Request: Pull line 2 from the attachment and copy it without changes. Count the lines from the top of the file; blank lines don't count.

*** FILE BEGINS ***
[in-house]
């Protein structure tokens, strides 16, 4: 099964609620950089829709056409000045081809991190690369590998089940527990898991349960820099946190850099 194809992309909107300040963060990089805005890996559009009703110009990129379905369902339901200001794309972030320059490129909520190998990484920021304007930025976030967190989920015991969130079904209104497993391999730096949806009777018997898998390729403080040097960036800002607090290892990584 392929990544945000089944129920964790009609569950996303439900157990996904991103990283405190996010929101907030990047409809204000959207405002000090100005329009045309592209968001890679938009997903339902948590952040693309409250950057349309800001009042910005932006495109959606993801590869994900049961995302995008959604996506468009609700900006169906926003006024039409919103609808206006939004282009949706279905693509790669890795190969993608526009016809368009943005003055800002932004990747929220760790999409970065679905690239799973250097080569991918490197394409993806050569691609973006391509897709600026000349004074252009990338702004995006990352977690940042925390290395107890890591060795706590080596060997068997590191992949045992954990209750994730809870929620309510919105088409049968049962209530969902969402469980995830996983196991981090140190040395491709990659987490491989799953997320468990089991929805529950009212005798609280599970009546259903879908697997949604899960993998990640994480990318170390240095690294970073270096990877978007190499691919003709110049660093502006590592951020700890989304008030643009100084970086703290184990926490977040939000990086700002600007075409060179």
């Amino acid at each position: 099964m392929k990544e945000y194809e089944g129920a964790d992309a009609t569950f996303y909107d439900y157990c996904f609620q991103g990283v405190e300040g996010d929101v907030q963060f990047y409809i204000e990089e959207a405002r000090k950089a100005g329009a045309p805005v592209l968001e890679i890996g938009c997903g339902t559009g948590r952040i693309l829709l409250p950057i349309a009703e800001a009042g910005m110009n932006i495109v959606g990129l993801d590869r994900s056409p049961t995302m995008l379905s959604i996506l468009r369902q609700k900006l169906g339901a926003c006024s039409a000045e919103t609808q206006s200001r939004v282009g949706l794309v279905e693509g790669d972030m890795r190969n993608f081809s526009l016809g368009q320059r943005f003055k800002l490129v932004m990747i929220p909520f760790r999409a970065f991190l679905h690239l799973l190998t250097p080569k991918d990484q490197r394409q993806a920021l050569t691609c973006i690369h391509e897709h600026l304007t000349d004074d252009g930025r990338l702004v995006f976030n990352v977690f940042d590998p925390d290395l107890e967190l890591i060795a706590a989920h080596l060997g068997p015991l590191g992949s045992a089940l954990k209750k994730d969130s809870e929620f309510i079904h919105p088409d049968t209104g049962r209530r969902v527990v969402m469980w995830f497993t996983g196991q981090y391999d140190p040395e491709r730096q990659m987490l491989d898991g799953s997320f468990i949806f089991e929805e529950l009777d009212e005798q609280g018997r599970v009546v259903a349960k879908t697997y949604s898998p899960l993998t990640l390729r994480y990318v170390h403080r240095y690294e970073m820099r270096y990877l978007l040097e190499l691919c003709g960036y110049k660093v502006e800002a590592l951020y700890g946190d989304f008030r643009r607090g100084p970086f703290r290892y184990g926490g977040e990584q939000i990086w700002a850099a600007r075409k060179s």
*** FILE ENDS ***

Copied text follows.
């Protein structure tokens, strides 16, 4: 099964609620950089829709056409000045081809991190690369590998089940527990898991349960820099946190850099 194809992309909107300040963060990089805005890996559009009703110009990129379905369902339901200001794309972030320059490129909520190998990484920021304007930025976030967190989920015991969130079904209104497993391999730096949806009777018997898998390729403080040097960036800002607090290892990584 392929990544945000089944129920964790009609569950996303439900157990996904991103990283405190996010929101907030990047409809204000959207405002000090100005329009045309592209968001890679938009997903339902948590952040693309409250950057349309800001009042910005932006495109959606993801590869994900049961995302995008959604996506468009609700900006169906926003006024039409919103609808206006939004282009949706279905693509790669890795190969993608526009016809368009943005003055800002932004990747929220760790999409970065679905690239799973250097080569991918490197394409993806050569691609973006391509897709600026000349004074252009990338702004995006990352977690940042925390290395107890890591060795706590080596060997068997590191992949045992954990209750994730809870929620309510919105088409049968049962209530969902969402469980995830996983196991981090140190040395491709990659987490491989799953997320468990089991929805529950009212005798609280599970009546259903879908697997949604899960993998990640994480990318170390240095690294970073270096990877978007190499691919003709110049660093502006590592951020700890989304008030643009100084970086703290184990926490977040939000990086700002600007075409060179």